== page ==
Audrey Hale’s parents believed their adult child — who was being treated for an undisclosed emotional disorder — should not have owned weapons, according to Reuters.
Had they been in Massachusetts, they could have sought an Extreme Risk Protection Order (ERPO), which requires an individual to surrender their license to carry, as well as any firearms or ammunition, if they’re at risk of harming themselves or others.
But Tennessee, where the family is from, has no so-called “red flag law,” and Hale was able to legally purchase seven firearms, according to the Associated Press. The 28-year-old later used three of those weapons in a shooting at a Christian school in Nashville, killing three children and three adults.
The mass shooting — among 136 in the U.S. so far this year, according to the Gun Violence Archive — is once again shining a spotlight on the nation’s patchwork of gun control laws, where your odds of experiencing gun violence firsthand can depend on where you live.
Given Massachusetts’s strict laws, the Nashville shooting likely wouldn’t have happened here, state Rep. Michael Day told gun violence prevention advocates last week, per State House News Service.
“In Mass., we’ve got a tradition of making sure that we try to … prevent these tragedies from occurring, rather than reacting when they do occur,” Day told Boston.com in an interview.
He said state lawmakers moved quickly to tighten firearm laws following the 2022 U.S. Supreme Court ruling in New York State Rifle & Pistol Association v. Bruen, which upended regulations requiring individuals applying for a concealed-carry license to show proper cause. Massachusetts House Speaker Ron Mariano also tapped Day, House chair of the Judiciary Committee, last summer to work on a forthcoming omnibus gun safety bill.
“Our laws, as they currently stand — despite the Supreme Court’s attempt to undo them — do exactly what we hoped they did, and that is to make sure that responsible gun owners have access to guns and have the license to carry guns, but those who are not capable of doing so don’t get access and legal permission up front,” Day said.
Massachusetts’s tools against gun violence
The results speak for themselves: Massachusetts has the sixth-strongest gun laws in the U.S. and the lowest rate of gun deaths, according to gun violence prevention organization Everytown for Gun Safety.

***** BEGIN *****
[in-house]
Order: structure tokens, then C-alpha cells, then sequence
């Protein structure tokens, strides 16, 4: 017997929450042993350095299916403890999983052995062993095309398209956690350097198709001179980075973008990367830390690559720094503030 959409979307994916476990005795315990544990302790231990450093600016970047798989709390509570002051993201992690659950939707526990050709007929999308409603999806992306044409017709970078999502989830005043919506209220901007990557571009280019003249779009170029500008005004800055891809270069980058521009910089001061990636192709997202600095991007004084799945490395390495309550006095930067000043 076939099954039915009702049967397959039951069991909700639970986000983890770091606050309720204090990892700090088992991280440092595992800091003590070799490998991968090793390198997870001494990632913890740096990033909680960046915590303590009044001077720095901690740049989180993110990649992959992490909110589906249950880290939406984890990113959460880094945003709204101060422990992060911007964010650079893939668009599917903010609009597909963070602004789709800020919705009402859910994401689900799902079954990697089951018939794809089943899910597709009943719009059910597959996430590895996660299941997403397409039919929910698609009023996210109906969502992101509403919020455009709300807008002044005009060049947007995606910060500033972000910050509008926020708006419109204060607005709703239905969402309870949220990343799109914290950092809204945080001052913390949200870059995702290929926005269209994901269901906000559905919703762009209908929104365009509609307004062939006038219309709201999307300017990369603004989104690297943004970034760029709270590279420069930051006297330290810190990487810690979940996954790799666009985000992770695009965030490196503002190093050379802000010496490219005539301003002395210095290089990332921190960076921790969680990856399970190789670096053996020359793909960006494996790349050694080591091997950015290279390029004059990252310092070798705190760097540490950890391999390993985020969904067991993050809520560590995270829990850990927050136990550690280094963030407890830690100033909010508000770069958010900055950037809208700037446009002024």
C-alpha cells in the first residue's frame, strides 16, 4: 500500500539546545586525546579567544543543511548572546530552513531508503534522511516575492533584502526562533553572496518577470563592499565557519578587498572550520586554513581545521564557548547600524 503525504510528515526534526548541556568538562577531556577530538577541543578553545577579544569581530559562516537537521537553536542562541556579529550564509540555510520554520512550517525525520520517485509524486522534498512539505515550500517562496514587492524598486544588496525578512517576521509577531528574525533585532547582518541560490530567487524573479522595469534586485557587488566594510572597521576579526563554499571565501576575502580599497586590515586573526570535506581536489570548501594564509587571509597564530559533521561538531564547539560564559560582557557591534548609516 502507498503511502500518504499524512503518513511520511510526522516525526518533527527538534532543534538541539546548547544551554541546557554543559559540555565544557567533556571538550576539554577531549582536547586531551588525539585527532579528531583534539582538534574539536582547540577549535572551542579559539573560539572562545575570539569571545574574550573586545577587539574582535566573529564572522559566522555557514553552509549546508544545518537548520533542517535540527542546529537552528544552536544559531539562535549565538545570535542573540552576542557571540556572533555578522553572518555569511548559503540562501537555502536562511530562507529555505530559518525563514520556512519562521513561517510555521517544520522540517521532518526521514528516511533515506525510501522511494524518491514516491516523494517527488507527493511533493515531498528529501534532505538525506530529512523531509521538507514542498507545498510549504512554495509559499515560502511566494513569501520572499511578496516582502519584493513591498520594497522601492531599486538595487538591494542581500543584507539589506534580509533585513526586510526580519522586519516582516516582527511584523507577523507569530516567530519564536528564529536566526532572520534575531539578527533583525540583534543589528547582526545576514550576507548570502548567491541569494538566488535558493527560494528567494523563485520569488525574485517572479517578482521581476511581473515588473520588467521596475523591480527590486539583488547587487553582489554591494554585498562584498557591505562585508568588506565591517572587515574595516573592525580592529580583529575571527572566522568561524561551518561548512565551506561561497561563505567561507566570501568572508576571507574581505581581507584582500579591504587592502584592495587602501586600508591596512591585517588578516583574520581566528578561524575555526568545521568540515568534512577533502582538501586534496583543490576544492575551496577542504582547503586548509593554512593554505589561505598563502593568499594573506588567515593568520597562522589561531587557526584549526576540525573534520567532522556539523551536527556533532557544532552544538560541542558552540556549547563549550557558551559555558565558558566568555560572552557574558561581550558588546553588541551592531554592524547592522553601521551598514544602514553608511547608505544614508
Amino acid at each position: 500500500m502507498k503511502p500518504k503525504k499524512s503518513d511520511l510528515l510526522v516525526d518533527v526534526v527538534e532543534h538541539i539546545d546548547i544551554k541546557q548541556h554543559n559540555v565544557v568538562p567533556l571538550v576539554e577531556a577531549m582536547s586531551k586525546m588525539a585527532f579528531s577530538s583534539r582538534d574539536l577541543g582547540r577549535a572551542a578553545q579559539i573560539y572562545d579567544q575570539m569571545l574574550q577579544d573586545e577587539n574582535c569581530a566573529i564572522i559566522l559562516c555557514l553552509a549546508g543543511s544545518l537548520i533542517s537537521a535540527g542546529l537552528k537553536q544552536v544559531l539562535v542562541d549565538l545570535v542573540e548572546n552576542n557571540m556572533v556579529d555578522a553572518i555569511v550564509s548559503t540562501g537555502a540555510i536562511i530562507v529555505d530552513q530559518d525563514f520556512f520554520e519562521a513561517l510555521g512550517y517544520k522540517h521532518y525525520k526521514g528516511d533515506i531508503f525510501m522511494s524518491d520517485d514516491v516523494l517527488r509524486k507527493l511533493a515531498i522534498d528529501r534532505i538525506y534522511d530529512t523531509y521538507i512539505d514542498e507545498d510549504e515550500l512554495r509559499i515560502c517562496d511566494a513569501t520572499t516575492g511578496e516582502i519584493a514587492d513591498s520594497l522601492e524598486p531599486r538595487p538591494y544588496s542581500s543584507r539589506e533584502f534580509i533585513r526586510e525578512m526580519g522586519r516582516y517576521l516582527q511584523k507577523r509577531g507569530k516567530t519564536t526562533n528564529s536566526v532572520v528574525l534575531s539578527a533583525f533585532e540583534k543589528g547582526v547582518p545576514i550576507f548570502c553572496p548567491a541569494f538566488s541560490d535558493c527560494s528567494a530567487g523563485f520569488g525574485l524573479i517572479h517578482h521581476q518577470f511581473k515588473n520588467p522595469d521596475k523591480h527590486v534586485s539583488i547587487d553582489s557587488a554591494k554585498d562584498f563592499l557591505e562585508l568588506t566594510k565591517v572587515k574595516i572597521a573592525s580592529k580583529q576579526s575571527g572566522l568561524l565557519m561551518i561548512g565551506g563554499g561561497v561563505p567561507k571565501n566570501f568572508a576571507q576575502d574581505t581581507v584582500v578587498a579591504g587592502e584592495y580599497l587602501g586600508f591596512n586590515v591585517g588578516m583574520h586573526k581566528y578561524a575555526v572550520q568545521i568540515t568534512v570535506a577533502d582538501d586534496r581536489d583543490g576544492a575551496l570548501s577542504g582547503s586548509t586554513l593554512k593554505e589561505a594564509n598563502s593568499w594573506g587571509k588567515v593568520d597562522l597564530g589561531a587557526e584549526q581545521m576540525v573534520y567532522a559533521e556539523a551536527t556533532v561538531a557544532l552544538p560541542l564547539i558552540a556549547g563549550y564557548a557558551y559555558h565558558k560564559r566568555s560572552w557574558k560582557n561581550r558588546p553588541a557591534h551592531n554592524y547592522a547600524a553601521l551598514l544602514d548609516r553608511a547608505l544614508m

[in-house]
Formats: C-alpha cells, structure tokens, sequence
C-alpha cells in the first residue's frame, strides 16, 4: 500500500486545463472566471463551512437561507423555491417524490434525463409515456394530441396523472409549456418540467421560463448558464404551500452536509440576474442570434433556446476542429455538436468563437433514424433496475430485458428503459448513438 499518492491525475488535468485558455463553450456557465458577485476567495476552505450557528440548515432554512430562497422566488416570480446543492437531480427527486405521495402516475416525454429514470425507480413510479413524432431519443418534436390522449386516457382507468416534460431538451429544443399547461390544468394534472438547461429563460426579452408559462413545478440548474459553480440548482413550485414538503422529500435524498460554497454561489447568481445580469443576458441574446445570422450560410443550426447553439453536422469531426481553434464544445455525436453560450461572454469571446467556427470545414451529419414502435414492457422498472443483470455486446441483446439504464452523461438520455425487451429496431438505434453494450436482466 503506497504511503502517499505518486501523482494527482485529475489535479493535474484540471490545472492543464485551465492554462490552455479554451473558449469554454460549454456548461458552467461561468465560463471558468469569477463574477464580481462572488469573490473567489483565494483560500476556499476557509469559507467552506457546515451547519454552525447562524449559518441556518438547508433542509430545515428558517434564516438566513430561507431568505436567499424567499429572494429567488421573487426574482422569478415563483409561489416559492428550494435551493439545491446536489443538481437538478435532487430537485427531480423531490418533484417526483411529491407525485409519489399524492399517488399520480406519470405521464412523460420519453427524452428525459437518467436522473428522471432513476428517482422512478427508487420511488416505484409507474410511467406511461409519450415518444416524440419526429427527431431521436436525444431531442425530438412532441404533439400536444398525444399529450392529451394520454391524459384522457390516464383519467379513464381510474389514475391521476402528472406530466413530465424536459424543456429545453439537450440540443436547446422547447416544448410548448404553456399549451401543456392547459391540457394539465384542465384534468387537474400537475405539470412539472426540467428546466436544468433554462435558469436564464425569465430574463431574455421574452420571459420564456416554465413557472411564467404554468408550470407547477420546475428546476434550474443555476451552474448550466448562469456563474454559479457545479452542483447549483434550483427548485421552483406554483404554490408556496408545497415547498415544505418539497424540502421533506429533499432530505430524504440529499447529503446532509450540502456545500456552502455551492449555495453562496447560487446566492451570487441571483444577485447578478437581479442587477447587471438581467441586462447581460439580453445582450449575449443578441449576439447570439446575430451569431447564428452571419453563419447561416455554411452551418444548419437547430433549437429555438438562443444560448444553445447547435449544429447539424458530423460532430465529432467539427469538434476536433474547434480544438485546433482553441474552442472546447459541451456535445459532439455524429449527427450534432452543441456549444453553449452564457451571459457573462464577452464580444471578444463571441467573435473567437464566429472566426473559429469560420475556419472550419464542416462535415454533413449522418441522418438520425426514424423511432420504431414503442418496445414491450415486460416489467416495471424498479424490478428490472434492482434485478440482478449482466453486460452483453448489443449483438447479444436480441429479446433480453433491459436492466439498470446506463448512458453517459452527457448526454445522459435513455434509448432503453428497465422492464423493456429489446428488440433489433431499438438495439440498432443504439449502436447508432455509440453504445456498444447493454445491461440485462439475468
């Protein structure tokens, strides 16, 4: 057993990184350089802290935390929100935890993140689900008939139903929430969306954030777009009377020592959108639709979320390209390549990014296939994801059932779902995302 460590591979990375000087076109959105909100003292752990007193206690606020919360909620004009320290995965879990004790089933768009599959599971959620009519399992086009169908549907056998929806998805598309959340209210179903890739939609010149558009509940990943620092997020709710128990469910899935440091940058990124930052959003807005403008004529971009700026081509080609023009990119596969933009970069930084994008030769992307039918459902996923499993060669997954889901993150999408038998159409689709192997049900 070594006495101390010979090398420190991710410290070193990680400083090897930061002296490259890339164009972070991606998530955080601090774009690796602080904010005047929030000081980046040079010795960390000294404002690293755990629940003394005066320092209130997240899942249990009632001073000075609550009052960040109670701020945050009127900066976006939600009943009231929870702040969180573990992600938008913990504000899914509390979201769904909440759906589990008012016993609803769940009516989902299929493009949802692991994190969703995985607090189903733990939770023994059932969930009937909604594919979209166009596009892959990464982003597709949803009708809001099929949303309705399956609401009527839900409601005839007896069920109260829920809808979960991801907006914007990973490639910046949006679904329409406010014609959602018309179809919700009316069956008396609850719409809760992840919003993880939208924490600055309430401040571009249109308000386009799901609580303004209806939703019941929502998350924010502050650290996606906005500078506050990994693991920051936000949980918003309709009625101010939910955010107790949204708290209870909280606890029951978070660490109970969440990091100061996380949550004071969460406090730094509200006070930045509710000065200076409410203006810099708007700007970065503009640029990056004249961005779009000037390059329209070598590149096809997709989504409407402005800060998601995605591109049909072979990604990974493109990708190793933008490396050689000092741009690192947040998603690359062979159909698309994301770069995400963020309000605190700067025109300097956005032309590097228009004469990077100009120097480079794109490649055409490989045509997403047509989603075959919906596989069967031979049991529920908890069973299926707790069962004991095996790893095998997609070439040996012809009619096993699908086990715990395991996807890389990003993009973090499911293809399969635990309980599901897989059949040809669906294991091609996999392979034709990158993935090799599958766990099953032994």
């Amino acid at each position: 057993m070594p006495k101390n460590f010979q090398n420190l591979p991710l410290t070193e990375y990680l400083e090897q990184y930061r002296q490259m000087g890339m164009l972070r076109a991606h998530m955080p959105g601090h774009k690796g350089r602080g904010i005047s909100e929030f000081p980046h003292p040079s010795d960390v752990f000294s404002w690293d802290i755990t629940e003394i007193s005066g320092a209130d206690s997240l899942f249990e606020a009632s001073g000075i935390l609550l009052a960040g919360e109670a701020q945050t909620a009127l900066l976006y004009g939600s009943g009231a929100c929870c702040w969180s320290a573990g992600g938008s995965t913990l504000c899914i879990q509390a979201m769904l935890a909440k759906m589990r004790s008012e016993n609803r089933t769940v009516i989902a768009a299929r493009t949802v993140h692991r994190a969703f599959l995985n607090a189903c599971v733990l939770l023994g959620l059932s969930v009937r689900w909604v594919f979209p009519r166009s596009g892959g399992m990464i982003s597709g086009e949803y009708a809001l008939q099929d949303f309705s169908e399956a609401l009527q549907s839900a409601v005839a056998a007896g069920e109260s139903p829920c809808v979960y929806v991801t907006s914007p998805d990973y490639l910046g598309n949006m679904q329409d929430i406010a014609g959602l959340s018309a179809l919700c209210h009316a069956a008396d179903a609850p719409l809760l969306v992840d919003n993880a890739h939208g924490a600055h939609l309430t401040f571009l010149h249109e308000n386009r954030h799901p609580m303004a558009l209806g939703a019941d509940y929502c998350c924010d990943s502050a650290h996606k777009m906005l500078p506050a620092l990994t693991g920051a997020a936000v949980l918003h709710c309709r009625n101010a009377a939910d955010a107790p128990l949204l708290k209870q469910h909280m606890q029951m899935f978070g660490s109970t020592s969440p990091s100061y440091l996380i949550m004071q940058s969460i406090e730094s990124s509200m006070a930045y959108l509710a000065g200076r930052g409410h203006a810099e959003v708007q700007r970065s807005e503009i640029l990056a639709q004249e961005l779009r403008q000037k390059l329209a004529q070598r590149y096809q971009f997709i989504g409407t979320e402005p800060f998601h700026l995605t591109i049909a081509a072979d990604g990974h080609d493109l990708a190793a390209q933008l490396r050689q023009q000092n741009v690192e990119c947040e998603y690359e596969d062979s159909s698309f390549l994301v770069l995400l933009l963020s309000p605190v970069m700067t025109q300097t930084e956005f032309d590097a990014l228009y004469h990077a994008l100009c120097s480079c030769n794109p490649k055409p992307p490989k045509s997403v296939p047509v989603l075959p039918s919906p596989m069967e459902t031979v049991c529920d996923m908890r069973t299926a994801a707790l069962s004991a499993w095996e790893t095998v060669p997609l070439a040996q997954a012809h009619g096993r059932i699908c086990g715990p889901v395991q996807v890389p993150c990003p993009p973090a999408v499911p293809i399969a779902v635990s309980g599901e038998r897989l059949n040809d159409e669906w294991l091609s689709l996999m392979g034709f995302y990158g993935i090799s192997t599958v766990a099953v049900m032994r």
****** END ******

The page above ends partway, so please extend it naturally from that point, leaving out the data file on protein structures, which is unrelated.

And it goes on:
“If every state just simply had the same low gun death rate as urban Massachusetts, 27,000 of the 45,000 Americans killed last year could be alive today,” Stop Handgun Violence Founder and Chair John Rosenthal said during an appearance on GBH last week.
“Gun violence prevention isn’t theoretical. It’s been proven,” he said. “Every state that has effective gun laws like Massachusetts has the lowest gun death rates in the nation.”
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While gun violence has not spared Massachusetts entirely, Day noted that the state hasn’t seen the same level of mass shootings reported elsewhere in the U.S.
“We’ve seen across the country these tragedies occurring almost on a weekly basis,” he said. “I mean, they’re horrific to see and to hear about. And so we’re doing our best to make sure that doesn’t come here in Massachusetts.”
There are a number of different components of Massachusetts law that protect against the kind of mass shooting seen in Nashville, he explained.
For one thing, mental health can factor into whether someone is eligible for a firearms license. Massachusetts generally restricts people from receiving a firearms identification card or license to carry if they have been committed to a hospital or institution for mental illness, or if they are or have been under the appointment of a guardian or conservator on the grounds that they lack mental capacity, according to The Giffords Law Center to Prevent Gun Violence.